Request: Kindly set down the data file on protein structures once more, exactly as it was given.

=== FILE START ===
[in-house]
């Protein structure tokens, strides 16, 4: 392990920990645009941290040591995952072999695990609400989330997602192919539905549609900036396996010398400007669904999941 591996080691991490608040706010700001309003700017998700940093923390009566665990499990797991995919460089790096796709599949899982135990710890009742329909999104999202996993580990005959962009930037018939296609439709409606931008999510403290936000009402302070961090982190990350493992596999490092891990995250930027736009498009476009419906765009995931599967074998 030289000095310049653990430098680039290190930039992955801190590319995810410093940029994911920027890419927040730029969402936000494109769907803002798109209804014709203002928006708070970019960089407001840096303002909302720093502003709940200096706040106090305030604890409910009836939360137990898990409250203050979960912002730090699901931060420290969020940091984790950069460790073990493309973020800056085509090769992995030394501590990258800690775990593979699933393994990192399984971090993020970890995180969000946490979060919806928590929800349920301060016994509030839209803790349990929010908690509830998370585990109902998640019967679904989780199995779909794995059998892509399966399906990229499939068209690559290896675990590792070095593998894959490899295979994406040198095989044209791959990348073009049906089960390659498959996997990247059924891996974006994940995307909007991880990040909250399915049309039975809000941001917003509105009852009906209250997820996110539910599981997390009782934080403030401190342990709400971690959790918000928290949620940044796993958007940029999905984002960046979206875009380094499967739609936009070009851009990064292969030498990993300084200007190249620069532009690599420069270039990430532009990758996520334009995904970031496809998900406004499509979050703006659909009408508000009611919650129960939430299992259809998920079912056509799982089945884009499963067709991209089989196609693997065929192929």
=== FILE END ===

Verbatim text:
[in-house]
């Protein structure tokens, strides 16, 4: 392990920990645009941290040591995952072999695990609400989330997602192919539905549609900036396996010398400007669904999941 591996080691991490608040706010700001309003700017998700940093923390009566665990499990797991995919460089790096796709599949899982135990710890009742329909999104999202996993580990005959962009930037018939296609439709409606931008999510403290936000009402302070961090982190990350493992596999490092891990995250930027736009498009476009419906765009995931599967074998 030289000095310049653990430098680039290190930039992955801190590319995810410093940029994911920027890419927040730029969402936000494109769907803002798109209804014709203002928006708070970019960089407001840096303002909302720093502003709940200096706040106090305030604890409910009836939360137990898990409250203050979960912002730090699901931060420290969020940091984790950069460790073990493309973020800056085509090769992995030394501590990258800690775990593979699933393994990192399984971090993020970890995180969000946490979060919806928590929800349920301060016994509030839209803790349990929010908690509830998370585990109902998640019967679904989780199995779909794995059998892509399966399906990229499939068209690559290896675990590792070095593998894959490899295979994406040198095989044209791959990348073009049906089960390659498959996997990247059924891996974006994940995307909007991880990040909250399915049309039975809000941001917003509105009852009906209250997820996110539910599981997390009782934080403030401190342990709400971690959790918000928290949620940044796993958007940029999905984002960046979206875009380094499967739609936009070009851009990064292969030498990993300084200007190249620069532009690599420069270039990430532009990758996520334009995904970031496809998900406004499509979050703006659909009408508000009611919650129960939430299992259809998920079912056509799982089945884009499963067709991209089989196609693997065929192929």